Claims (18)

We claim:
1. A method for developing an integrated circuit for being fabricated using two or more process technologies, said method comprising the steps of:
providing a generic library of generic macrocells, each of said generic macrocells representing process specific macrocells formed using two or more different process technologies;
designing a generic circuit using said generic macrocells and a generic alignment grid;
simulating said generic circuit using performance characteristics of said process specific macrocells to verify that said generic circuit, when ported to any of said process technologies, would work for its intended purpose;
porting said generic circuit to said two or more process technologies by substituting said generic macrocells in said generic circuit with process specific macrocells and substituting said generic alignment grid with a process specific alignment grid, wherein each generic macrocell location is mapped from its generic reference location on said generic alignment grid to a corresponding process specific macrocell reference location on said process specific alignment grid; and
creating a set of masks for each of said processes to enable said integrated circuit to be manufactured using said two or more process technologies.
2. The method of claim 1 further comprising the step of conducting a generic macrocell placement and routing routine on said generic circuit to optimize placement of said generic macrocells and metallization routing between said generic macrocells with respect to said generic alignment grid, and wherein said step of simulating said generic circuit comprises:
simulating said generic circuit prior to said step of conducting placement and routing, and then simulating said generic circuit after said step of conducting placement and routing.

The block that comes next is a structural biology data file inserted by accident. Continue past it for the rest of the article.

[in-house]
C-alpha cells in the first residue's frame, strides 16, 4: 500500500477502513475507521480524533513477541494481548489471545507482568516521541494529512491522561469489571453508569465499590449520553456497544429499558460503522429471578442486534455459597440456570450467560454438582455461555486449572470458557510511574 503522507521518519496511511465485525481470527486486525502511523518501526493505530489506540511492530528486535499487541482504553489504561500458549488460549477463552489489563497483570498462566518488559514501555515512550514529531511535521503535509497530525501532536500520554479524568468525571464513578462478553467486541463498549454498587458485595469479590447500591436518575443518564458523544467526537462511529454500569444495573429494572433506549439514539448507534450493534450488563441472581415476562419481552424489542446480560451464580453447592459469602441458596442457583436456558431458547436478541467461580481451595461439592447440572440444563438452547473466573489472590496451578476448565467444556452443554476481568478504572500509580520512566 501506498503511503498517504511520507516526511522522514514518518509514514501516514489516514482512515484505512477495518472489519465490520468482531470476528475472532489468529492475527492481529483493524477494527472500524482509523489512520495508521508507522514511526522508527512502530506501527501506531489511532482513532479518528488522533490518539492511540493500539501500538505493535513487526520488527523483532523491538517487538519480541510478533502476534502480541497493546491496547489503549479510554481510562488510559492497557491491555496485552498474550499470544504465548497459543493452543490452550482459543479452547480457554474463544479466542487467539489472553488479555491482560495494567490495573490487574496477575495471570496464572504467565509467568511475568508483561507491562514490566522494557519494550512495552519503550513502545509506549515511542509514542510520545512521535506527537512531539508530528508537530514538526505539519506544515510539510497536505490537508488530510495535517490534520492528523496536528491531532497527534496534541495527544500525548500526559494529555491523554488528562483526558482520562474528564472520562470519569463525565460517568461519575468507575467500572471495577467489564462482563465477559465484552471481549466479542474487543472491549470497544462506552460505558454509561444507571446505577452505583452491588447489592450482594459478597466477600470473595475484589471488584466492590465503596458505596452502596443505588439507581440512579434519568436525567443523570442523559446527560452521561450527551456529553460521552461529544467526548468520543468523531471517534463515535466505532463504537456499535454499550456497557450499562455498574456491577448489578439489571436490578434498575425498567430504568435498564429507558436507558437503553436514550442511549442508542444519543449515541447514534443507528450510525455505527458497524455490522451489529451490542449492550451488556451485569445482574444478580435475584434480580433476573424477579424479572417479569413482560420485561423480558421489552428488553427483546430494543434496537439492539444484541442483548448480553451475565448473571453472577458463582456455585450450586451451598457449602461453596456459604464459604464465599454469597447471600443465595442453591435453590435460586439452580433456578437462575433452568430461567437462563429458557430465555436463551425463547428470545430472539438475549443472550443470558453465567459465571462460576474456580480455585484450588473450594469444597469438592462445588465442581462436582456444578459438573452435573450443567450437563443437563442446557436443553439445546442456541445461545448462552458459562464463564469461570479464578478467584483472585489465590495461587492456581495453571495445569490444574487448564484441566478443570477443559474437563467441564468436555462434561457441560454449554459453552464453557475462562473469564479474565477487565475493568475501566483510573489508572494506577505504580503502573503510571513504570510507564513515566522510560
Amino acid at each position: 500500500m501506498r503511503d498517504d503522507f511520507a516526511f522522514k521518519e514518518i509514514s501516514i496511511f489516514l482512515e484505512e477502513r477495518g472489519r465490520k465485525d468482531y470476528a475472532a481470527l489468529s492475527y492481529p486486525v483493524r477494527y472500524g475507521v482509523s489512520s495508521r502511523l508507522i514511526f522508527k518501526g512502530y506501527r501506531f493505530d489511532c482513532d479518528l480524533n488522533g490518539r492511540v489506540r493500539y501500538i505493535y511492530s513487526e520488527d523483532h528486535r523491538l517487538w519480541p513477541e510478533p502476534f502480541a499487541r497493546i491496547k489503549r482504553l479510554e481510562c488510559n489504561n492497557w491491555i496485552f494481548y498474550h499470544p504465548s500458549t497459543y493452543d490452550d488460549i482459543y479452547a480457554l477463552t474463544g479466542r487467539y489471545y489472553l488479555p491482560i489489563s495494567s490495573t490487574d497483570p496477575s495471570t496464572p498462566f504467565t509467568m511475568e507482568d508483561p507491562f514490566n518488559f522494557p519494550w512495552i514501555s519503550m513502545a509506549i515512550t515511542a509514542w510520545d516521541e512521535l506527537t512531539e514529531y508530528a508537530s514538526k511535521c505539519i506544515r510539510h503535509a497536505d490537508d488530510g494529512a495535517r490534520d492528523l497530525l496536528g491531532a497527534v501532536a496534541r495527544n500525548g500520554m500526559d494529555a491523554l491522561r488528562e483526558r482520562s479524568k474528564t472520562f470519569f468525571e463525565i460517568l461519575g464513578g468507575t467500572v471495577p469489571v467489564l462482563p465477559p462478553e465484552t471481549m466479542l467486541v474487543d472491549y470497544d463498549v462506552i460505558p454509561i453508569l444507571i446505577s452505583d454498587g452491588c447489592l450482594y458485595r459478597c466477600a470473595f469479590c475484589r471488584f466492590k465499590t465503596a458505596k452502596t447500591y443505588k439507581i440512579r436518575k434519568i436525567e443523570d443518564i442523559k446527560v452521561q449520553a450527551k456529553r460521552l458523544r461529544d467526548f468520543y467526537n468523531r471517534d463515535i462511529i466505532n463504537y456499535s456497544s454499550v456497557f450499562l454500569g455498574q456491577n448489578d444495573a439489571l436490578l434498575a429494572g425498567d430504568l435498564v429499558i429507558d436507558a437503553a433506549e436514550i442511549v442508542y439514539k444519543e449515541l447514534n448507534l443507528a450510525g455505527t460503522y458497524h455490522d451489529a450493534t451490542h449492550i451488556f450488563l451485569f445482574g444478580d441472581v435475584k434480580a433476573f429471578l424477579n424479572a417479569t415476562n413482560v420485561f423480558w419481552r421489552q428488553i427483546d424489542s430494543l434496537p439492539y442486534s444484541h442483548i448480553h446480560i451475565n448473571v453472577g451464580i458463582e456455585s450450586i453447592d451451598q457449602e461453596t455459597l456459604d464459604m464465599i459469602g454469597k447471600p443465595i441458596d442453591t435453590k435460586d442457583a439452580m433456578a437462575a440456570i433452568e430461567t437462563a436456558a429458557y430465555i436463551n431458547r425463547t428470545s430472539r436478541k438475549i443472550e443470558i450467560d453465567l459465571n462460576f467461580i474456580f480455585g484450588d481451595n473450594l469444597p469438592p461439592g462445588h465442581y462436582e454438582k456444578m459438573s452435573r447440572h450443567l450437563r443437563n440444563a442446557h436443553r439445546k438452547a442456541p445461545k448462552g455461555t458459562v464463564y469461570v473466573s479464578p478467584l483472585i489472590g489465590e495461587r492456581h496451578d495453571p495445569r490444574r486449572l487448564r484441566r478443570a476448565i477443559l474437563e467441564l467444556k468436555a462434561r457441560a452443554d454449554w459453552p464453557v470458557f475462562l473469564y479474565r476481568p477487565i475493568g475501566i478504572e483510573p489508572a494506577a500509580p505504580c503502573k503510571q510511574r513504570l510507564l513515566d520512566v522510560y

3. The method of claim 2 wherein simulating said generic circuit after said step of conducting placement and routing comprises the step of:
determining a minimum delay and a maximum delay of said generic circuit using said performance characteristics of said process specific macrocells to determine performance delays under both worst case and best case conditions.
4. The method of claim 1 wherein said generic circuit is formed, at least in part, by interconnecting elements in a gate array.
5. The method of claim 4 wherein said gate array is comprised of an array of cells, where said cells comprise compute sections and drive sections, said drive sections containing transistors which have a higher current handling capability than transistors within said compute sections.
6. The method of claim 1 wherein said step of designing a generic circuit comprises the steps of:
creating a logic design by identifying the logic functions needed to be performed by said integrated circuit;
simulating said logic design to verify its intended function; and
using said generic macrocells to replace said logic functions to design said generic circuit.
7. The method of claim 1 wherein said step of simulating said generic circuit comprises the steps of:
selecting a maximum delay, a minimum delay, and an average delay for process specific macrocells conforming to said generic macrocells in said generic circuit; and
simulating the performance of said generic circuit using said maximum delay, said minimum delay, and said average delay to emulate the final integrated circuit under maximum, minimum, or average delay conditions.
8. The method of claim 1 further comprising the step of conducting a generic macrocell placement and routing routine on said generic circuit to optimize placement of said generic macrocells and metallization routing between said generic macrocells with respect to said generic alignment grid.
9. The method of claim 8 wherein said generic macrocells and said process specific macrocells maintain the same central origin relative to their respective alignment grids.
10. The method of claim 9 wherein said generic circuit is formed, at least in part, by interconnecting elements in a gate array.
11. The method of claim 10 wherein said generic circuit further includes a custom block which is not a portion of said gate array.
12. The method of claim 1 further comprising the step of performing a design rule check to determine if the final design of each process specific circuit violates any design rules for that process.
13. The method of claim 1 wherein said generic alignment grid corresponds to a generic metallization routing grid, and said process specific alignment grid corresponds to a process specific metallization routing grid.
14. A computer readable storage medium containing a software program for aiding in the development of an integrated circuit for being fabricated using two or more process technologies, said program comprising: